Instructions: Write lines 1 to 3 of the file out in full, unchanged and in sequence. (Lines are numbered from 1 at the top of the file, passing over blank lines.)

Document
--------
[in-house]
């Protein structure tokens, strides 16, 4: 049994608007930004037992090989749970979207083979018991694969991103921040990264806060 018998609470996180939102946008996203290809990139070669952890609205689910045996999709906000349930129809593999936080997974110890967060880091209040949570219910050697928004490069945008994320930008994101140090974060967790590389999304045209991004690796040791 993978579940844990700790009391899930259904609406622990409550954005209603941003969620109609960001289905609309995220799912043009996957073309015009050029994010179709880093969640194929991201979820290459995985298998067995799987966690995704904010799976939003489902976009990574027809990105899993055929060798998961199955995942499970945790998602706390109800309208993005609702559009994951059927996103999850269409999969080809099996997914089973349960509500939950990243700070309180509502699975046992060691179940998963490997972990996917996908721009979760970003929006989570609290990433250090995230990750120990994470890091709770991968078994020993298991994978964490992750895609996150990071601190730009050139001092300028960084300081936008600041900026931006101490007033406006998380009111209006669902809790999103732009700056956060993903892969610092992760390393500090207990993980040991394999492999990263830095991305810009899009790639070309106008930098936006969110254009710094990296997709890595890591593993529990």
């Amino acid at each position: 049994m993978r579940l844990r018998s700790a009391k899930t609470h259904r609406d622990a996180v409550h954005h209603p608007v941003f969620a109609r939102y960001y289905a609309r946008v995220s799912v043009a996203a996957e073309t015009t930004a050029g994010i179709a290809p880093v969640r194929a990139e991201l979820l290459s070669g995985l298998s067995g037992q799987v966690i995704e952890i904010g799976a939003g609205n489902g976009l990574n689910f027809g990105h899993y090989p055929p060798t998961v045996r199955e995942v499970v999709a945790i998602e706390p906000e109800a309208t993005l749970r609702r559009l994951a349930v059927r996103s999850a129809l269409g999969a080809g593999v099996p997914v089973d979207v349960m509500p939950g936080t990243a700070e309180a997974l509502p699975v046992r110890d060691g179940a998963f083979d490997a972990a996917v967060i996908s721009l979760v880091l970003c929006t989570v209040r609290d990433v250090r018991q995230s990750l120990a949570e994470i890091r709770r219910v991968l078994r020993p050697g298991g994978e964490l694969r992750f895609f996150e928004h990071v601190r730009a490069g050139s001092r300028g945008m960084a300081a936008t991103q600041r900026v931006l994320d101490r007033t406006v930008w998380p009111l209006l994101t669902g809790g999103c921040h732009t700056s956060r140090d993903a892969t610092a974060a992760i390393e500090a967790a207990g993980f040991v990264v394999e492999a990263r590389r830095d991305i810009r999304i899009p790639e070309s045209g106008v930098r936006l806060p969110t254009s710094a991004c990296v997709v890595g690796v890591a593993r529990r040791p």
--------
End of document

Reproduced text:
[in-house]
């Protein structure tokens, strides 16, 4: 049994608007930004037992090989749970979207083979018991694969991103921040990264806060 018998609470996180939102946008996203290809990139070669952890609205689910045996999709906000349930129809593999936080997974110890967060880091209040949570219910050697928004490069945008994320930008994101140090974060967790590389999304045209991004690796040791 993978579940844990700790009391899930259904609406622990409550954005209603941003969620109609960001289905609309995220799912043009996957073309015009050029994010179709880093969640194929991201979820290459995985298998067995799987966690995704904010799976939003489902976009990574027809990105899993055929060798998961199955995942499970945790998602706390109800309208993005609702559009994951059927996103999850269409999969080809099996997914089973349960509500939950990243700070309180509502699975046992060691179940998963490997972990996917996908721009979760970003929006989570609290990433250090995230990750120990994470890091709770991968078994020993298991994978964490992750895609996150990071601190730009050139001092300028960084300081936008600041900026931006101490007033406006998380009111209006669902809790999103732009700056956060993903892969610092992760390393500090207990993980040991394999492999990263830095991305810009899009790639070309106008930098936006969110254009710094990296997709890595890591593993529990």
């Amino acid at each position: 049994m993978r579940l844990r018998s700790a009391k899930t609470h259904r609406d622990a996180v409550h954005h209603p608007v941003f969620a109609r939102y960001y289905a609309r946008v995220s799912v043009a996203a996957e073309t015009t930004a050029g994010i179709a290809p880093v969640r194929a990139e991201l979820l290459s070669g995985l298998s067995g037992q799987v966690i995704e952890i904010g799976a939003g609205n489902g976009l990574n689910f027809g990105h899993y090989p055929p060798t998961v045996r199955e995942v499970v999709a945790i998602e706390p906000e109800a309208t993005l749970r609702r559009l994951a349930v059927r996103s999850a129809l269409g999969a080809g593999v099996p997914v089973d979207v349960m509500p939950g936080t990243a700070e309180a997974l509502p699975v046992r110890d060691g179940a998963f083979d490997a972990a996917v967060i996908s721009l979760v880091l970003c929006t989570v209040r609290d990433v250090r018991q995230s990750l120990a949570e994470i890091r709770r219910v991968l078994r020993p050697g298991g994978e964490l694969r992750f895609f996150e928004h990071v601190r730009a490069g050139s001092r300028g945008m960084a300081a936008t991103q600041r900026v931006l994320d101490r007033t406006v930008w998380p009111l209006l994101t669902g809790g999103c921040h732009t700056s956060r140090d993903a892969t610092a974060a992760i390393e500090a967790a207990g993980f040991v990264v394999e492999a990263r590389r830095d991305i810009r999304i899009p790639e070309s045209g106008v930098r936006l806060p969110t254009s710094a991004c990296v997709v890595g690796v890591a593993r529990r040791p």